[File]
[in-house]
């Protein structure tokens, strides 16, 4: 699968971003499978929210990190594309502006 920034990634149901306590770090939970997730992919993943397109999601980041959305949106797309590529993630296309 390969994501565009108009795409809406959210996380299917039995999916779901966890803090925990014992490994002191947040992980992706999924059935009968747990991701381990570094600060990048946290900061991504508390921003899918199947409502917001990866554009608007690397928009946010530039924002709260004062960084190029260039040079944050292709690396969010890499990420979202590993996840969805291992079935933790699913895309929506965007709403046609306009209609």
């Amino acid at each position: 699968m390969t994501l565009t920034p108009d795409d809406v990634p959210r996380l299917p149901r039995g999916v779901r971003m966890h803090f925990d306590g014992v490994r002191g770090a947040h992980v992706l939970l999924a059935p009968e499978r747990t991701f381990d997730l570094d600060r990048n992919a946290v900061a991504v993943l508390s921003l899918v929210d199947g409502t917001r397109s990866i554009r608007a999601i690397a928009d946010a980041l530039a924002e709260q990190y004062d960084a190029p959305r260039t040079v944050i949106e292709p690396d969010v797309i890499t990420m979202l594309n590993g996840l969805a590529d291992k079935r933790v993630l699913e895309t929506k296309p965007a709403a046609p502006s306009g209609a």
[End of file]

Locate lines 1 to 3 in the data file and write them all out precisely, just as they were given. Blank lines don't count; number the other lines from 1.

[in-house]
């Protein structure tokens, strides 16, 4: 699968971003499978929210990190594309502006 920034990634149901306590770090939970997730992919993943397109999601980041959305949106797309590529993630296309 390969994501565009108009795409809406959210996380299917039995999916779901966890803090925990014992490994002191947040992980992706999924059935009968747990991701381990570094600060990048946290900061991504508390921003899918199947409502917001990866554009608007690397928009946010530039924002709260004062960084190029260039040079944050292709690396969010890499990420979202590993996840969805291992079935933790699913895309929506965007709403046609306009209609």
């Amino acid at each position: 699968m390969t994501l565009t920034p108009d795409d809406v990634p959210r996380l299917p149901r039995g999916v779901r971003m966890h803090f925990d306590g014992v490994r002191g770090a947040h992980v992706l939970l999924a059935p009968e499978r747990t991701f381990d997730l570094d600060r990048n992919a946290v900061a991504v993943l508390s921003l899918v929210d199947g409502t917001r397109s990866i554009r608007a999601i690397a928009d946010a980041l530039a924002e709260q990190y004062d960084a190029p959305r260039t040079v944050i949106e292709p690396d969010v797309i890499t990420m979202l594309n590993g996840l969805a590529d291992k079935r933790v993630l699913e895309t929506k296309p965007a709403a046609p502006s306009g209609a």